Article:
About a month ago at church they announced that there was going to be a free throw contest which brought back some memories of my free throw experience when I was in 7th grade. My sisters and I were known as a unit. We are all 14 months apart and still travel in a pack most of the time. But there is one thing that separates us, or should I say me from the other two. Most people that knew us, knew that Sister One and Sister Two were athletic and Sister Three, well let’s just say she was a great supporter of her sisters!
I remember that Sunday back in 1979 because it was one of the few times I succeeded at anything in the world of sports. Shelly threw her 10 shots and then Lori and then I threw mine. We stole the show and won first, second and third place! Talk around school was about those Strawn girls. They must be great basketball players.
But here is the rest of the story…
We had received a call that Sunday afternoon and it seemed as if no one wanted to participate in the free throw contest for our age group. Dad made us go and being older, my sisters knew that the winner would have to compete at the state level and so they didn’t even try. That explains how I won first place when I only made three out of ten shots!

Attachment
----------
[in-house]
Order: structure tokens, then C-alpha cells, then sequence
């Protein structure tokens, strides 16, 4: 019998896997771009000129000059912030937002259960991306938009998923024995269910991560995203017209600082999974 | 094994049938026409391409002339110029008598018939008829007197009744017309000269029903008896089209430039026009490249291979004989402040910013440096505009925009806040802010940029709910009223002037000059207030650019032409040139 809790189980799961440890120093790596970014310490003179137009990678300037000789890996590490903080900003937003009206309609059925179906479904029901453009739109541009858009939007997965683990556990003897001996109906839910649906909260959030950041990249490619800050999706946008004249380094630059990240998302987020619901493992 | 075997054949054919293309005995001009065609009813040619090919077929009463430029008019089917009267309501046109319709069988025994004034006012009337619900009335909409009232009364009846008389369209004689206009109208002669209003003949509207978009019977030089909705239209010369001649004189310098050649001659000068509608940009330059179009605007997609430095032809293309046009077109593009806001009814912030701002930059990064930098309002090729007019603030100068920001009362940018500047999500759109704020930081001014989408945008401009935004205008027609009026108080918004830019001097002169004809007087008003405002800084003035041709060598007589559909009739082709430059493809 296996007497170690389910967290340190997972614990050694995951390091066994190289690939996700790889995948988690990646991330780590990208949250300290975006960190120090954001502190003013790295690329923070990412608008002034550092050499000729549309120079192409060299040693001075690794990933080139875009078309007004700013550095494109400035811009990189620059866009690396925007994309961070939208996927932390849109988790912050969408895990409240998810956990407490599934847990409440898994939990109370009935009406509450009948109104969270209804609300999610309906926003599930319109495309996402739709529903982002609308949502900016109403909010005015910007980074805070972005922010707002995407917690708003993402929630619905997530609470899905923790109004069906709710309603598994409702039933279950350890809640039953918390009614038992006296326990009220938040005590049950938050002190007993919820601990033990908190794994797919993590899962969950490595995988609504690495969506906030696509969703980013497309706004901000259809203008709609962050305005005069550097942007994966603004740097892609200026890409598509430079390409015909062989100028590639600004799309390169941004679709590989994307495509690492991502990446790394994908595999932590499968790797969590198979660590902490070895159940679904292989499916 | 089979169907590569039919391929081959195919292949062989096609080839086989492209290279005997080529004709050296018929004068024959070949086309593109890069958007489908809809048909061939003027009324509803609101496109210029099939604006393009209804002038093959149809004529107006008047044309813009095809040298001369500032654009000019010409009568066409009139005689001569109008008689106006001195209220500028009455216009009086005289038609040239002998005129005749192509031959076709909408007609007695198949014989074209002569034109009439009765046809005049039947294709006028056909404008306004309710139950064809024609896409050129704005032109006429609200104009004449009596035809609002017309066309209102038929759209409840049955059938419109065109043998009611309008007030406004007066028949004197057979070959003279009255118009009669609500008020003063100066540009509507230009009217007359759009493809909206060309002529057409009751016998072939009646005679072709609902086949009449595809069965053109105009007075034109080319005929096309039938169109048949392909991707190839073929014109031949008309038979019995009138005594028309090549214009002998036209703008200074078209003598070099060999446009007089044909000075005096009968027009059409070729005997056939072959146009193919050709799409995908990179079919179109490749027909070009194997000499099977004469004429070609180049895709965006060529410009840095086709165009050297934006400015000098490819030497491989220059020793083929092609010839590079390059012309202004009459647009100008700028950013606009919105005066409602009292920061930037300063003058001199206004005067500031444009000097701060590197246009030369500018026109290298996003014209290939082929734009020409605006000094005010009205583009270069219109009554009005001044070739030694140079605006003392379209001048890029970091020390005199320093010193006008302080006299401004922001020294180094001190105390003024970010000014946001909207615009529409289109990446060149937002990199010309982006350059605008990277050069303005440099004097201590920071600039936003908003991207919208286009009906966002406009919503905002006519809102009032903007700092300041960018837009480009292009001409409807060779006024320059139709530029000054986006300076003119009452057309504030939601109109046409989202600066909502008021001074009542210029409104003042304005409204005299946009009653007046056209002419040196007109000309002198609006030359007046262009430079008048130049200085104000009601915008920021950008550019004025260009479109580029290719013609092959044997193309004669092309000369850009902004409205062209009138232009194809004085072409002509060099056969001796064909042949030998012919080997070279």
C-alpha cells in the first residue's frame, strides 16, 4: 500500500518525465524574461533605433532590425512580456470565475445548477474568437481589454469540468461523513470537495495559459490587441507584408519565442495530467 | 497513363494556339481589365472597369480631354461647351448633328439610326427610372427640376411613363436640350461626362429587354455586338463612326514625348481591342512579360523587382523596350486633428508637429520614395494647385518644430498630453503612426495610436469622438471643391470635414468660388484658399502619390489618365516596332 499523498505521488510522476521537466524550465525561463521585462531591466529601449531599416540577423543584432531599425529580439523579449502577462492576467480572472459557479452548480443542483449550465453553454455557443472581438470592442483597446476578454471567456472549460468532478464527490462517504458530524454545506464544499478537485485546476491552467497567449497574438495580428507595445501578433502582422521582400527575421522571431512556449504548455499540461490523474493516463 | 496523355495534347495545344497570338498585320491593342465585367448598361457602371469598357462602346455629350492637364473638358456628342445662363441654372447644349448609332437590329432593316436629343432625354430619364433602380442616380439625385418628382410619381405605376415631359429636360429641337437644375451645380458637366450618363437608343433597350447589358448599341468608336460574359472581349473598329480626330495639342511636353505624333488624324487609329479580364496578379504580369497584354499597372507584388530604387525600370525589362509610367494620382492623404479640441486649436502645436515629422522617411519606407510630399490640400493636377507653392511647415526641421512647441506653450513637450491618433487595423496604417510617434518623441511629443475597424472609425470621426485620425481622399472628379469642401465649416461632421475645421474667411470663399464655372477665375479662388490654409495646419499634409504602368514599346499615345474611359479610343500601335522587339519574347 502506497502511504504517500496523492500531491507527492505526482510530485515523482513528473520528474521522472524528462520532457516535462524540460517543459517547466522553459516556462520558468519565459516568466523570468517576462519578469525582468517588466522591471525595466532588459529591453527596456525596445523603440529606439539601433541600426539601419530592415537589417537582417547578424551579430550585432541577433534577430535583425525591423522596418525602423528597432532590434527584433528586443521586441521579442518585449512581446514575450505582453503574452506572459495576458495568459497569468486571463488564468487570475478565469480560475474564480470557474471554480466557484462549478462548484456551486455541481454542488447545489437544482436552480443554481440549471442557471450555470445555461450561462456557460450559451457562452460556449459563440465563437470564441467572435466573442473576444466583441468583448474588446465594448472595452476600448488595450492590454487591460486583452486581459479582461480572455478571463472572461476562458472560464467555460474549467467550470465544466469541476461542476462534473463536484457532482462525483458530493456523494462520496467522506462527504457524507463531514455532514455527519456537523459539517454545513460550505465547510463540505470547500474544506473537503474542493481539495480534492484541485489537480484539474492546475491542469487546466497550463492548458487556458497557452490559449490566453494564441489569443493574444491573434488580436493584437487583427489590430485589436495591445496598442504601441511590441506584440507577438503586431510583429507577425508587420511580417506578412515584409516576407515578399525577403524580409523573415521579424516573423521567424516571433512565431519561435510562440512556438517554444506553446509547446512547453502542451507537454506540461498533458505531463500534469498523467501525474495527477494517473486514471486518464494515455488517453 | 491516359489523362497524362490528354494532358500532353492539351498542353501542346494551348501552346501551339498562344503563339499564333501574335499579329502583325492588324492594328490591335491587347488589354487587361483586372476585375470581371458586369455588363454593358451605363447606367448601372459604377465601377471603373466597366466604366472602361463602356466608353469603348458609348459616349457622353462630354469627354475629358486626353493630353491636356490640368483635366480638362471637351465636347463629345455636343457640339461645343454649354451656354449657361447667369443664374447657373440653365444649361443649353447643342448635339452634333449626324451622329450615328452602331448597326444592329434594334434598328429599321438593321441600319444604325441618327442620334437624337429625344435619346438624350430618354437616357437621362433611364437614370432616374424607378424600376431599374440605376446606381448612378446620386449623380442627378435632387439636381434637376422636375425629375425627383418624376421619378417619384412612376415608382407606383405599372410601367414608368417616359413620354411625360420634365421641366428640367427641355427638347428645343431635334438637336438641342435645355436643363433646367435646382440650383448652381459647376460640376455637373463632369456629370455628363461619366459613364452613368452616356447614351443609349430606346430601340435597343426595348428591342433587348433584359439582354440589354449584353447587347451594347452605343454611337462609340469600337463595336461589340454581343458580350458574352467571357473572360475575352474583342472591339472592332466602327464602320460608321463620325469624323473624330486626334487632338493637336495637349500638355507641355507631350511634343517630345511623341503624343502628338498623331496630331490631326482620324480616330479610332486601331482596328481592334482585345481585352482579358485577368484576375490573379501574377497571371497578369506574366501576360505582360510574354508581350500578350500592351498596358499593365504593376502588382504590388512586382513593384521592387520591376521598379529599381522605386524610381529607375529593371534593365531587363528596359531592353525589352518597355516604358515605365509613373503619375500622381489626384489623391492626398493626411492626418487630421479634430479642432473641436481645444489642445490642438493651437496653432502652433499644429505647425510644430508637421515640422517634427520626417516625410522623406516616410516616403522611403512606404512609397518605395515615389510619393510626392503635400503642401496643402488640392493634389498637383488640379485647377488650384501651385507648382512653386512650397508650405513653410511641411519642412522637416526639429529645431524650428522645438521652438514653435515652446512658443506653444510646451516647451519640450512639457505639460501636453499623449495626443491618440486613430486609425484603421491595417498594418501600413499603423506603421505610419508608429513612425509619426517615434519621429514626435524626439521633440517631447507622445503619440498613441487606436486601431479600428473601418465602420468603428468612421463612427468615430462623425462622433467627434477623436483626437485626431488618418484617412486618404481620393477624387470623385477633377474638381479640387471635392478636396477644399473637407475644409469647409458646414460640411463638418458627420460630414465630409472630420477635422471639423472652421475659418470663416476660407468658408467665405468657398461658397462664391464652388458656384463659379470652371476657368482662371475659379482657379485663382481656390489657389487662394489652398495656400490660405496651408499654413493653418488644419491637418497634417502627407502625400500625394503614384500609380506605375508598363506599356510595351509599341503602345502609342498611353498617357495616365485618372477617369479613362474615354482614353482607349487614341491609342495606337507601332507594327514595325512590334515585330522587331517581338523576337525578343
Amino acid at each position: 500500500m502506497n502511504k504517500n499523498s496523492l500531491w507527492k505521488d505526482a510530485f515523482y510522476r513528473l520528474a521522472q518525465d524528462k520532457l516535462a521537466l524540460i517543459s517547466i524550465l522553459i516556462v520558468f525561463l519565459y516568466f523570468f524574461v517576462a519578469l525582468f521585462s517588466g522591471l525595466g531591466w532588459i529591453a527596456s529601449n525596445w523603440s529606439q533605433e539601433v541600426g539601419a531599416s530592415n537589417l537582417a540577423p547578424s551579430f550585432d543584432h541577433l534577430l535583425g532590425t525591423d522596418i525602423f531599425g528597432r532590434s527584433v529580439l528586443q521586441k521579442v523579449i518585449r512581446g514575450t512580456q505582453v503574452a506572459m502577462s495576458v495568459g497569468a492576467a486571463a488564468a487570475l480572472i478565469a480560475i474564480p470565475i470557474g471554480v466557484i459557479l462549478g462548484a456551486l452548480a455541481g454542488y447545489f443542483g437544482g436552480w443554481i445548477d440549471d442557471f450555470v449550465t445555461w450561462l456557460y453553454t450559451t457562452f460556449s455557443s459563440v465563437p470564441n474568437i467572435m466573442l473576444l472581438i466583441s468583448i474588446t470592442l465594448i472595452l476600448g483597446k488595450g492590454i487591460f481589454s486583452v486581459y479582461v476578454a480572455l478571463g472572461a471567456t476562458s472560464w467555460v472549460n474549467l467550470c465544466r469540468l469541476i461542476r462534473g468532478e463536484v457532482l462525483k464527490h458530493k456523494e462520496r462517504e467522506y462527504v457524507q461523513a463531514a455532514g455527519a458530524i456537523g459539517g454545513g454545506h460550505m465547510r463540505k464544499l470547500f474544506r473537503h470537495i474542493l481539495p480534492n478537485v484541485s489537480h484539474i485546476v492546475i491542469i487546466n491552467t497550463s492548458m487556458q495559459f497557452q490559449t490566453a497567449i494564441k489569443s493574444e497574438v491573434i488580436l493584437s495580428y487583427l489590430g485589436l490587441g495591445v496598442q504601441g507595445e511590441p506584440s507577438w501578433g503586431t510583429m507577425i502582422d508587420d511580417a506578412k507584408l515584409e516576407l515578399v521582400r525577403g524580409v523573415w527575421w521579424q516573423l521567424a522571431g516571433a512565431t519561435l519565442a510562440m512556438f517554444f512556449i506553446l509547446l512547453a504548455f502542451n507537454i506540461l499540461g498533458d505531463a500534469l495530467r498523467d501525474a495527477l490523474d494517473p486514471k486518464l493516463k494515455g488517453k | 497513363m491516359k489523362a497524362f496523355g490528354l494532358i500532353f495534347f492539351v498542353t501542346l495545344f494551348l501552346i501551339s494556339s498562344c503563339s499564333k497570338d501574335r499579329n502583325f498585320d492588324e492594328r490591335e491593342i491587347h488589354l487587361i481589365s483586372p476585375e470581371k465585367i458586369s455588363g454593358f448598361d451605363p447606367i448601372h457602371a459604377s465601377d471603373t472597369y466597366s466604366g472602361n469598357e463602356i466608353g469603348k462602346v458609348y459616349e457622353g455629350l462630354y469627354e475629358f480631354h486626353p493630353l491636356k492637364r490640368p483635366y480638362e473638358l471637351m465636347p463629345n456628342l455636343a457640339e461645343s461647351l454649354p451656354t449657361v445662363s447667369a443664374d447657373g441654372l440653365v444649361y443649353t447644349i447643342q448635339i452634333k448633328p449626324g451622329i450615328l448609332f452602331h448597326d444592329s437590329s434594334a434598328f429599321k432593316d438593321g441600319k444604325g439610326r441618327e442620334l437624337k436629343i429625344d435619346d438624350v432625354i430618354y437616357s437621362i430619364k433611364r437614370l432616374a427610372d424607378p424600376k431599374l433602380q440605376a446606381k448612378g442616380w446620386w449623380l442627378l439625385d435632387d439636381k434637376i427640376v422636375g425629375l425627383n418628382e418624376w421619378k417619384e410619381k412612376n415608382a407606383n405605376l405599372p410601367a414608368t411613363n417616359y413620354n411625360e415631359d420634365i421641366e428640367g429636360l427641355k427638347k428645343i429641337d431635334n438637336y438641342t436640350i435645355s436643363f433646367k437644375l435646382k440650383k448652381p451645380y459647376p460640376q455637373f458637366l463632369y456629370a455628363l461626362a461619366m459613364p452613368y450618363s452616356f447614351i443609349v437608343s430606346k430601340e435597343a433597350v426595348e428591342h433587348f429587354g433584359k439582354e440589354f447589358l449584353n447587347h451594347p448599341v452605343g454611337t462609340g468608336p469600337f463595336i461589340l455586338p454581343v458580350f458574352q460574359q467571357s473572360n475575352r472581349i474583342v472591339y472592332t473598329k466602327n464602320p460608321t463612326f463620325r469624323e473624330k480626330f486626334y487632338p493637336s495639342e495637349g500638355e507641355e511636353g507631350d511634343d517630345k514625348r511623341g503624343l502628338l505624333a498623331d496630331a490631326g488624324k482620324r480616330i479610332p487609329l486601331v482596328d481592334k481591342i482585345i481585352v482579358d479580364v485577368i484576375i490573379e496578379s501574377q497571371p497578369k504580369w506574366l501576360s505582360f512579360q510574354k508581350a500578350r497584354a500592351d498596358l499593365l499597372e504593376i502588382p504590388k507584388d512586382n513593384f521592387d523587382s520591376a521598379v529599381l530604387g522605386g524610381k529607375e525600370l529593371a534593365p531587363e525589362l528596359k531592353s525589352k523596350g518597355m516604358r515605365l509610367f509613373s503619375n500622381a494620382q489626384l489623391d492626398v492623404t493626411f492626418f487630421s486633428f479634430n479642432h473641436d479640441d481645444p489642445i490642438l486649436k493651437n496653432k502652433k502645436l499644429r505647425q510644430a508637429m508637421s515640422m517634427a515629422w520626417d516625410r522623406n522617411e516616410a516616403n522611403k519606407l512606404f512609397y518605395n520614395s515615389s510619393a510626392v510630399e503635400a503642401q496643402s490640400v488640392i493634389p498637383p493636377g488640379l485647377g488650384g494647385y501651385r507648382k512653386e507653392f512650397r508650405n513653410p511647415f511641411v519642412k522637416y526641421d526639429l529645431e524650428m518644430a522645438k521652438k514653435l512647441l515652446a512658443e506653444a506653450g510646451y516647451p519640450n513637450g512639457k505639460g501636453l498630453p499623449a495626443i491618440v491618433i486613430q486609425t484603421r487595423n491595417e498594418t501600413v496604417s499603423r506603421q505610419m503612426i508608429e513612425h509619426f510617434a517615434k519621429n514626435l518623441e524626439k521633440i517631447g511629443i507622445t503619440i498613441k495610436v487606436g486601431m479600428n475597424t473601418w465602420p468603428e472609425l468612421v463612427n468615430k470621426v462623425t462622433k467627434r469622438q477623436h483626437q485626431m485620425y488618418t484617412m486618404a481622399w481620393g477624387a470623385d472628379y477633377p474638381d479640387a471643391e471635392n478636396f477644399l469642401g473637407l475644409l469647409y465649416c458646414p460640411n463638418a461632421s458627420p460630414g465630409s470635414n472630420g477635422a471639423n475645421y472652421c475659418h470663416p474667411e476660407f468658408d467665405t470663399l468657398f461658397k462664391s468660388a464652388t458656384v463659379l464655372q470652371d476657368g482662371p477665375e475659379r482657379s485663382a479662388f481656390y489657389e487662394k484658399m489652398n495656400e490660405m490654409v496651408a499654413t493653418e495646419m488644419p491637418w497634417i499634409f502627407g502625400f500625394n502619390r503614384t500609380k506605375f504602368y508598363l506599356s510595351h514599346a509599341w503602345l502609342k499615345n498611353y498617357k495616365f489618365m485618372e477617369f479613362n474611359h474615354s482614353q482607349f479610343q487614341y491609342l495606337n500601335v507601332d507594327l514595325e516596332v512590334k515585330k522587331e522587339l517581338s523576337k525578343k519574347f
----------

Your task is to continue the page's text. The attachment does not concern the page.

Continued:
This time of year, schools are holding awards assemblies and passing out certificates for accomplishments during the year. I am not against award assemblies but I will say there are a couple of things to consider as a leader of a school.
First, ask yourself if one student will practically steal every award given? If so, plan on a nice little ceremony for his family. It’s no fun sitting there, as a parent and definitely not as a classmate clapping for one kid. Besides, the first time that kid meets failure, he won’t know what to do with his “perfect” self and it will give him a false security to think he is better than everyone else.
Second, don’t create awards so that we as adults feel better about every kid having a false sense of accomplishment. Kids can spot this type of trickery and it doesn’t mean anything to them if they didn’t earn it.
Third, consider ways to set individual goals with and for students or as a whole class that can be measured all year long. Get involved in conversations with students, parents and community members that help students engage in meaningful learning experiences. Intentionally set time aside to for student reflection and talk about effort and its relationship to the pay off.
Fourth, don’t make out a certificate for them when they are finished. My certificate for winning the regional free throw contest was a joke because deep down I knew shooting a basket was not my strength. The organization needed a winner more than I needed that certificate. An alternative to the all school awards assembly is to celebrate small wins as the year progresses, reflect on what else needs to occur for success and continually connect the world to the learning and the learning to the world.
Success isn’t found in a trophy or a certificate. Success is found when we know enough about our kids that we connect their strengths with information and experiences that helps each of them grow into the person they were meant to be.
Interested in talking more about this and other topics for school leaders? Contact me at email@example.com